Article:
class Foo {
 public readonly string $name;

 public function __construct(string $name) {
 $this->name = $name;
 }
}

$foo = new Foo("Bar");

# Outputs: 'Bar'
echo $foo->name;

However, if we attempt to set the property after initialisation, PHP will trigger a fatal error "Cannot modify readonly property". This is also true if we attempt to use PHP's unset function.

Fatal error: Uncaught Error: Cannot modify readonly property Foo::$name
class Foo {
 public readonly string $name;

 public function __construct(string $name) {
 $this->name = $name;
 }
}

$foo = new Foo("Bar");

# Triggers; Fatal error: Uncaught Error: Cannot modify readonly property Foo::$name
$foo->name = 'FooBar';

The same can happen if we create a setter function in the class and attempt to call it after the property has been instantiated.

public function setName() {
 $this->name = 'Bar';
}

# Triggers; Fatal error: Uncaught Error: Cannot modify readonly property Foo::$name
$foo->name = 'FooBar';

Readonly properties are also protected once the class has been created, even if you don't set them. Let's take our original code example but this time remove the construct function. Without this function, we're unable to set the property "name" value. If we then attempt to set it, PHP will trigger a fatal error; "typed property Foo::$name must not be accessed before initialization". That's because we're attempting to access the property even before we've set it.

class Foo {
 public readonly string $name;
}

$foo = new Foo();

# Triggers; Fatal error: Typed property Foo::$name must not be accessed before initialization
$foo->name = 'FooBar';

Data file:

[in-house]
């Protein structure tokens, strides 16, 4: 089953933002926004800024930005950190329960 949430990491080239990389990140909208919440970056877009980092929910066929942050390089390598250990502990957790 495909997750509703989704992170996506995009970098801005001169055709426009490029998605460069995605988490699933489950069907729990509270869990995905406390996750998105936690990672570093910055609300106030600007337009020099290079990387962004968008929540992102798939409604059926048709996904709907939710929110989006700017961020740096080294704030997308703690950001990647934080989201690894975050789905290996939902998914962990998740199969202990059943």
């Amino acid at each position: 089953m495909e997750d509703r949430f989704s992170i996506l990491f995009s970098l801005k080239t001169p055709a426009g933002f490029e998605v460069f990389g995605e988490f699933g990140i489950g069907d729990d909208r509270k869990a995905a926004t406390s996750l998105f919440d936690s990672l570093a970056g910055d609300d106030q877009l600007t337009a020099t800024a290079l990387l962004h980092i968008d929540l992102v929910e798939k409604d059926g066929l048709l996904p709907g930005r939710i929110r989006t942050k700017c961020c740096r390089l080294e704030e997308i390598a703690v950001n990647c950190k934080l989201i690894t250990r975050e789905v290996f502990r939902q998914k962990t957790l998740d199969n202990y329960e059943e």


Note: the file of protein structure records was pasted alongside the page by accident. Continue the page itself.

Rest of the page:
It might be tempting to create a setter method for the property if not created via the construct, however, because PHP works with scoped variables, PHP, in this case, will trigger a fatal error; "Cannot initialize readonly property Foot::$name from global scope".

class Foo {
 public readonly string $name;

 public function setName($name) {
 $this->name = $name;
 }
}

$foo = new Foo();

# Triggers; Fatal error: Uncaught Error: Cannot initialize readonly property Foo::$name from global scope
$foo->setName('FooBar');

How to use readonly classes in PHP

Since PHP 8.2 and higher it's possible to set the whole class as readonly. What this means in practice is that all properties within are readonly, not that the class is readonly and cannot be used. Let's explore an example. In the below example, we've added the PHP keyword readonly to the start of the class keyword to specify that this whole class has readonly properties. Because of this, we've dropped the readonly keyword from the individual properties. They work the same but means that any property found here is readonly.

readonly class Foo {
 public string $name;
 public string $email;

 public function __construct(string $name) {
 $this->name= $name;
 }
}

$foo = new Foo('FooBar');

Conclusion

Using read-only properties and classes in PHP is a great way to protect class objects from external classes and code to ensure they remain and behave in a certain way. It's important to remember that attempting to change a read-only value will result in a fatal PHP error. Having good documentation and class and function PHPDoc will help others ensure they're aware of the class' attributes.

Senior PHP developer. Author of Dev Lateral guides and tools. The complete place for PHP programmers. Available to hire to help you build or maintain your PHP application.